Jim Valvano, White Guys and Diversity

I am a girl’s girl. There is no doubt about it. I am 100% hoes before bros. But I have fallen into a relationship with five men who are the brothers I never wanted.

Yeah, I know. It’s complicated.

I hang out with a great group of guys who talk sports and HR — two things I absolutely hate. And they treat me with so much sexless, unemotional disdain that I wonder: Are these guys my soulmates?

And sometimes I find myself in a Waffle House with one of these dudes (because none of them are big drinkers and they like to eat bacon) and we talk about sports. Apparently, I live in a historic part of the country. College basketball is a big deal. And people around here still talk about the 1983 NC State Wolfpack team.

When I asked one of those guys about Jim Valvano, the former Wolfpack coach, I was told that Jimmy V wasn’t a typical guy. He was emotional, optimistic and loving. He liked to have fun.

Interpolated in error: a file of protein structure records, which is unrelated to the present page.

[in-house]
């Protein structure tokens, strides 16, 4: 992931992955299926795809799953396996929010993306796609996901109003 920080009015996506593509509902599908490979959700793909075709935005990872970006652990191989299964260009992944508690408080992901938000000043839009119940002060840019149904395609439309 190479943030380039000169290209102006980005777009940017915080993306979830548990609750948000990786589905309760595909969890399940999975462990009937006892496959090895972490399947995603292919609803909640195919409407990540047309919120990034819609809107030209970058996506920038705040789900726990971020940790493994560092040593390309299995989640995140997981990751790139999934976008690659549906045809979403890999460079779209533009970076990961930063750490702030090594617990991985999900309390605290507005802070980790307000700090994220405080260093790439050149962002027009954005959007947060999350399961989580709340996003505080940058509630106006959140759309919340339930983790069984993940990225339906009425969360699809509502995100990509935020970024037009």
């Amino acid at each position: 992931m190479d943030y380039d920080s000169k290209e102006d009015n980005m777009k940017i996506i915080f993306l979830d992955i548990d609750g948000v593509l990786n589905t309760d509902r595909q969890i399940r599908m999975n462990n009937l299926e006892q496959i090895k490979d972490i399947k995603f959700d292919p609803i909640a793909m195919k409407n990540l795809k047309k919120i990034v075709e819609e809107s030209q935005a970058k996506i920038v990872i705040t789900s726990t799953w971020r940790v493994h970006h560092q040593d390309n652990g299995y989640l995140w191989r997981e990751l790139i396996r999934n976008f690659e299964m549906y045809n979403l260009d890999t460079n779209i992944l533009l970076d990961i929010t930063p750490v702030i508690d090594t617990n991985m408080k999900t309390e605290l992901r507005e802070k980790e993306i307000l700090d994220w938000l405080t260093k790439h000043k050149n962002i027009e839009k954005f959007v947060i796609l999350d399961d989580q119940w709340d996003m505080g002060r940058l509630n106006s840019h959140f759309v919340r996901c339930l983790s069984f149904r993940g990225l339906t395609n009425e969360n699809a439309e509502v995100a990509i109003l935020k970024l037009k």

“He told his players he loved them. He meant it.”

I was sorta shocked. I see Mike Krzyzewski on TV all of the time. Isn’t college basketball all about looking cranky?

So I watched the SURVIVE AND ADVANCE and learned a little more about my hometown team. They had an amazing run up to the NCAA championship. It was truly impressive. But the story gets a little sad. Several years later, Jim Valvano came down with cancer. He fought it hard. Eight weeks before he died, he gave a famous speech.

He said, “Don’t give up, don’t ever give up.”

If you watch this speech, you might be moved to tears.

Working in Human Resources, I always hung out with frumpy ladies and never really hung out with dudes who talked about sports. But at this point in my life, I am glad to know a group of white guys who can teach me things about leadership, teamwork and friendship. And through this weird friendship, I learned about my adopted hometown and my local history.

To me, that’s priceless.

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Laurie Ruettimann

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